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History of Fullerton Recreational Riders
In the late 1940’s, about 6,000 men, women, and children owned and rode some 9,000 horses in Orange County alone per Gordon Grant, LA Times 1967. The riders spent millions of dollars on feed, tack, veterinarians, trailers, and other accouterments which made horseback riding one of the largest sports in the state during those times. Pleasure riding in Fullerton was at its height. 

In 1951, a loose organization of about 1,000 horse owning families, better known as the Sunny Hills Ranch Town Riders, regularly met for trail rides and to exchange information as “horse talk”. Sharing horse problems and sharing trails, they emerged as simple horse lovers and recreational riders. 

Real estate development in the 50’s, however, gobbled up landed estates, orange groves, and bridle trails as new homes were built. A stiff requirement requiring homeowners to have some 30,000 sq. ft. of land to be able to own a horse forced the riders to move somewhere or to give up their hobbies. Eventually the Ranch Town Riders were forced to give up their old Sunny Hills riding facility at Valencia Mesa Drive, fondly remembered by old timers as the Beckham Ring, and quietly disband. 

At the onset of 1960, the remaining riders and the new horse owners began re-organizing. In 1961, Robert McNary, with the help of Harold McCabe, incorporated the now well-established Fullerton Recreational Riders (FRR) and became its first president. With more enthusiasm and fervor, the new group reformatted their interests and purposes, and approached the City Council for the much needed space to further improve their activities. The City Officials were convinced that this legitimate organization would be an advantageous group if they had a permanent area to meet.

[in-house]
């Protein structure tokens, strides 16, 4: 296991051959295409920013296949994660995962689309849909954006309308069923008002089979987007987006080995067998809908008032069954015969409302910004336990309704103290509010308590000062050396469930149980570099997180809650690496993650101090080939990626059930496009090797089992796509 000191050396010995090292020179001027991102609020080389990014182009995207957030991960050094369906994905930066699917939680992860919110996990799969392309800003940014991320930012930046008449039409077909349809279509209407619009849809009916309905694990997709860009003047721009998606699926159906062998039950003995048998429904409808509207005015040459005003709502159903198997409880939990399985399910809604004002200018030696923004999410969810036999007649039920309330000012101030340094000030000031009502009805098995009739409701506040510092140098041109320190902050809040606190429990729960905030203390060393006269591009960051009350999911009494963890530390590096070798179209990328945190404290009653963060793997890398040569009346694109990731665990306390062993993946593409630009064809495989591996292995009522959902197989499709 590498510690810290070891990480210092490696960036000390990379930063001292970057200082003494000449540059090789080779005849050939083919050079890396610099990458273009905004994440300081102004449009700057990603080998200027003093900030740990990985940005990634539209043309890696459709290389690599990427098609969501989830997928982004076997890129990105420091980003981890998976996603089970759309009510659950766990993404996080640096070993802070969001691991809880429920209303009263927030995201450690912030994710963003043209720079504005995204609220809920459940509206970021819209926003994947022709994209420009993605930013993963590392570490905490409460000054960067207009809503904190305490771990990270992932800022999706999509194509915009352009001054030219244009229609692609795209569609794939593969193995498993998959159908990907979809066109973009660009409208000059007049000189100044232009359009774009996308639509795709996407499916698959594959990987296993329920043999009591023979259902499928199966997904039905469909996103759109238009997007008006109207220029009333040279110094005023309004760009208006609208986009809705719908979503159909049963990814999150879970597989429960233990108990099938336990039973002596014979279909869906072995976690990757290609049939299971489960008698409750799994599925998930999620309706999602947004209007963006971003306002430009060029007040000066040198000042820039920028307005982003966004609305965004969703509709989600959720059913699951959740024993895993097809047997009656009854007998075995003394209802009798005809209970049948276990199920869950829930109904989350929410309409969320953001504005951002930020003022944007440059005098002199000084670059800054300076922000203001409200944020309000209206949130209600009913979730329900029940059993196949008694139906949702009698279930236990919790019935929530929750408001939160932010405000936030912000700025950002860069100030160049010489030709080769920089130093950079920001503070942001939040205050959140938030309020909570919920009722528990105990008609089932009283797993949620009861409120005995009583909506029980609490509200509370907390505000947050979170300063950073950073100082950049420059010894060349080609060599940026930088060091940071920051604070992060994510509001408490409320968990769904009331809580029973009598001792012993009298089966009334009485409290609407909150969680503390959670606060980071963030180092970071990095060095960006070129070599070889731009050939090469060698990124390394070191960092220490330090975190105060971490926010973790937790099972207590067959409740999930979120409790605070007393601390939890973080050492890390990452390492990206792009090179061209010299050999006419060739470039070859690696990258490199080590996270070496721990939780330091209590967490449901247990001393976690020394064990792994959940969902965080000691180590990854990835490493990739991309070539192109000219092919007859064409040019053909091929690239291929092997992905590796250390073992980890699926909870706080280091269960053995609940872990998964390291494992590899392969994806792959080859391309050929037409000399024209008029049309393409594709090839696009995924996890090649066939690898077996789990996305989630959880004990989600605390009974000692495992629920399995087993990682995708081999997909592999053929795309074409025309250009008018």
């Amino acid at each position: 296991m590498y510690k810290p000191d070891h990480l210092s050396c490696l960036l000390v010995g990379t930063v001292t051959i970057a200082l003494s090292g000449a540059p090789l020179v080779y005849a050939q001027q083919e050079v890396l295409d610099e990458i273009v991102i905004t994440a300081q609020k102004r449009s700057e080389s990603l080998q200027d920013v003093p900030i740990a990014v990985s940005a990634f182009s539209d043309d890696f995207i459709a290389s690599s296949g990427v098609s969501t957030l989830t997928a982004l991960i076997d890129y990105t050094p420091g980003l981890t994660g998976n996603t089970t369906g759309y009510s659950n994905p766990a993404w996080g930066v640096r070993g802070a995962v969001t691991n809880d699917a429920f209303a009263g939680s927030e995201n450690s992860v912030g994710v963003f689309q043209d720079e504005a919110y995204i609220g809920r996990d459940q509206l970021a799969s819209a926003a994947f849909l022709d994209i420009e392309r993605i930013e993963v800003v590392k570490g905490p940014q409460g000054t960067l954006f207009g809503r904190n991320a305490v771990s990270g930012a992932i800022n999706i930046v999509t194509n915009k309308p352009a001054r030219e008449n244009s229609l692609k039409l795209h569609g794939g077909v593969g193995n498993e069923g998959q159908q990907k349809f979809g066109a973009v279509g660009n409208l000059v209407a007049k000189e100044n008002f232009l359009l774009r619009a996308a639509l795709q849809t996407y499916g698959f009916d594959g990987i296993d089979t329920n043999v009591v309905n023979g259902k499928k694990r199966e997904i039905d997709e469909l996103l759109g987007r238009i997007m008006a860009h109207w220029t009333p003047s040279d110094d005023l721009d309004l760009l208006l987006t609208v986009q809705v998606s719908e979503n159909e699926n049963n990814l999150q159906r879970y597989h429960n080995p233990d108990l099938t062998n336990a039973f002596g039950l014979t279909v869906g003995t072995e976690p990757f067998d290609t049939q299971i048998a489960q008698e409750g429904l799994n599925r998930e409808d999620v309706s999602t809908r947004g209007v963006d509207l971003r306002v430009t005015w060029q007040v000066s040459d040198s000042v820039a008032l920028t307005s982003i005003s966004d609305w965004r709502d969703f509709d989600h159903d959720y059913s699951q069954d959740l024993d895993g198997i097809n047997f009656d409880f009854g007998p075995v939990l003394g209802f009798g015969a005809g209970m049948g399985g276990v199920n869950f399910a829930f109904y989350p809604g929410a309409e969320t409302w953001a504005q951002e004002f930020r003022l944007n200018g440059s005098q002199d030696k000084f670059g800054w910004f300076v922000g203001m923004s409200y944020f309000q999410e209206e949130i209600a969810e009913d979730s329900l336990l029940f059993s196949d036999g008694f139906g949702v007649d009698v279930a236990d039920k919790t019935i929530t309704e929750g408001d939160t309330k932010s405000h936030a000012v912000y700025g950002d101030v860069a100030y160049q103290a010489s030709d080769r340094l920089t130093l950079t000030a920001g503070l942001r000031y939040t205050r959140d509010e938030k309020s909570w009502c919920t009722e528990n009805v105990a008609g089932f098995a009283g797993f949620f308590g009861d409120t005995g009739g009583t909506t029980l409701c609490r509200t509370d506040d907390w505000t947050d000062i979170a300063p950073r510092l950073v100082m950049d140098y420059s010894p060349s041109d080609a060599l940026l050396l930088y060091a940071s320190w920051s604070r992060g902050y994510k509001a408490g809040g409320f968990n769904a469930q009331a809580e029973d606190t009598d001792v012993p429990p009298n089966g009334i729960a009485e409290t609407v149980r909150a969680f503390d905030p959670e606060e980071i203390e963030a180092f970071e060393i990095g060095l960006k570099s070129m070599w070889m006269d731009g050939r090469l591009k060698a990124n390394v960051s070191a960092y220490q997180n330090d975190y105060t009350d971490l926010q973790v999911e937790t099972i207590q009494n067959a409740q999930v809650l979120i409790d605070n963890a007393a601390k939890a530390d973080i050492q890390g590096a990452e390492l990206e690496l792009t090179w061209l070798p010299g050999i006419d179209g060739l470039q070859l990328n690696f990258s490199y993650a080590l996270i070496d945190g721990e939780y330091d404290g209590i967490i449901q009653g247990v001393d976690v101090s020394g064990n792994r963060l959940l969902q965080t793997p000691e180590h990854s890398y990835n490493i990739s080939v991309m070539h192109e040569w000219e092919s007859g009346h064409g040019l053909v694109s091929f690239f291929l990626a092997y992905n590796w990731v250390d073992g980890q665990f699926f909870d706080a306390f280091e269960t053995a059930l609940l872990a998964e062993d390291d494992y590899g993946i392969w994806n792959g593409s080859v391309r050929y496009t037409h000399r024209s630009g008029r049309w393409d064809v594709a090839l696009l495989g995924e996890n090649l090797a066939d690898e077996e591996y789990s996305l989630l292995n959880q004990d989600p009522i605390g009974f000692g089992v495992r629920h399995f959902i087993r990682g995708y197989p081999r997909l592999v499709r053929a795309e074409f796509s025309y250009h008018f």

In 1962, the site of the defunct Pacific Electric Railroad, consisting of some 26 acres bordering Laguna Road and Euclid (formerly Nicholas Road) and adjacent to the Laguna Lake Park, was approved for use by the FRR, with the end clause that the riders will build the facilities and maintain its upkeep.  Family participation increased two fold. 

Over the years, FRR has been associated with Equestrian Trails Incorporated, and the California State Horseman’s Association.   Year after year, Fullerton Recreational Riders members have won accolades from these organizations. Equestrian Trails Incorporated, the California State Horseman’s Association. and FRR members donated their time and resources to build the arena which was used to stage horse shows, trail rides, and put on educational programs. These facilities they developed are some of the best to be found anywhere in the Southland. 

In continuing coordination with the City Council, bridle trails were improved and renamed after the proponents of safe horse riding our own FRR members. Trail signs have been added over the years and the trails have become multipurpose enhancing the rural life style of Fullerton. Property values have consistently been above neighboring communities in part due to the 30+ miles of maintained trails in our City. 

The City of Fullerton continues to recognize the benefits of having an active riders group and recently entered into a long term agreement in which FRR will formally oversee the use and maintenance of the City’s arena.
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